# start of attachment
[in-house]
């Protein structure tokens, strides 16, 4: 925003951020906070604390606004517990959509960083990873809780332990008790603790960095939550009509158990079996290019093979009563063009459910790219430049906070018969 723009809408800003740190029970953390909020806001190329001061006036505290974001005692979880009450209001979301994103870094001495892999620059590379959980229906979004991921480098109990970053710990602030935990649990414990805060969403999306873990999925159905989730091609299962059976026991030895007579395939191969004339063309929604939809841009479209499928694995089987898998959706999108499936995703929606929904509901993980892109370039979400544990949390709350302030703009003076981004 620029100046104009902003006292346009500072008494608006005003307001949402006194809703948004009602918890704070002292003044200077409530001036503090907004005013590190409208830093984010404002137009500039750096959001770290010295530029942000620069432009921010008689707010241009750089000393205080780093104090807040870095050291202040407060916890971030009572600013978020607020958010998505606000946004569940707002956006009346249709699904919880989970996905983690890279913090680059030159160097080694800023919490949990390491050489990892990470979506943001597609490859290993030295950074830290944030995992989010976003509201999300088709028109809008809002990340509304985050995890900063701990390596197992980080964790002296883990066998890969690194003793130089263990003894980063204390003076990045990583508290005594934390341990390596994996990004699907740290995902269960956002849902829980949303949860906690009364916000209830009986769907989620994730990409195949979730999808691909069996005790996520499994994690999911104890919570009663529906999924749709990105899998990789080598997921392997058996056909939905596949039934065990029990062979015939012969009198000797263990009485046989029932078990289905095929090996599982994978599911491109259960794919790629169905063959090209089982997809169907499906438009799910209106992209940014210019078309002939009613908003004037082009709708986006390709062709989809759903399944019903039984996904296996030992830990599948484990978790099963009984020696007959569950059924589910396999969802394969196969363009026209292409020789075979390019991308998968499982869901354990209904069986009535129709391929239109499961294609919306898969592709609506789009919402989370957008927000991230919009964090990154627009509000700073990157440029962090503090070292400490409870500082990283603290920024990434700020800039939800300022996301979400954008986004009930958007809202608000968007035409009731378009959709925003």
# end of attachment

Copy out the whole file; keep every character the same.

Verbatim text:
[in-house]
């Protein structure tokens, strides 16, 4: 925003951020906070604390606004517990959509960083990873809780332990008790603790960095939550009509158990079996290019093979009563063009459910790219430049906070018969 723009809408800003740190029970953390909020806001190329001061006036505290974001005692979880009450209001979301994103870094001495892999620059590379959980229906979004991921480098109990970053710990602030935990649990414990805060969403999306873990999925159905989730091609299962059976026991030895007579395939191969004339063309929604939809841009479209499928694995089987898998959706999108499936995703929606929904509901993980892109370039979400544990949390709350302030703009003076981004 620029100046104009902003006292346009500072008494608006005003307001949402006194809703948004009602918890704070002292003044200077409530001036503090907004005013590190409208830093984010404002137009500039750096959001770290010295530029942000620069432009921010008689707010241009750089000393205080780093104090807040870095050291202040407060916890971030009572600013978020607020958010998505606000946004569940707002956006009346249709699904919880989970996905983690890279913090680059030159160097080694800023919490949990390491050489990892990470979506943001597609490859290993030295950074830290944030995992989010976003509201999300088709028109809008809002990340509304985050995890900063701990390596197992980080964790002296883990066998890969690194003793130089263990003894980063204390003076990045990583508290005594934390341990390596994996990004699907740290995902269960956002849902829980949303949860906690009364916000209830009986769907989620994730990409195949979730999808691909069996005790996520499994994690999911104890919570009663529906999924749709990105899998990789080598997921392997058996056909939905596949039934065990029990062979015939012969009198000797263990009485046989029932078990289905095929090996599982994978599911491109259960794919790629169905063959090209089982997809169907499906438009799910209106992209940014210019078309002939009613908003004037082009709708986006390709062709989809759903399944019903039984996904296996030992830990599948484990978790099963009984020696007959569950059924589910396999969802394969196969363009026209292409020789075979390019991308998968499982869901354990209904069986009535129709391929239109499961294609919306898969592709609506789009919402989370957008927000991230919009964090990154627009509000700073990157440029962090503090070292400490409870500082990283603290920024990434700020800039939800300022996301979400954008986004009930958007809202608000968007035409009731378009959709925003």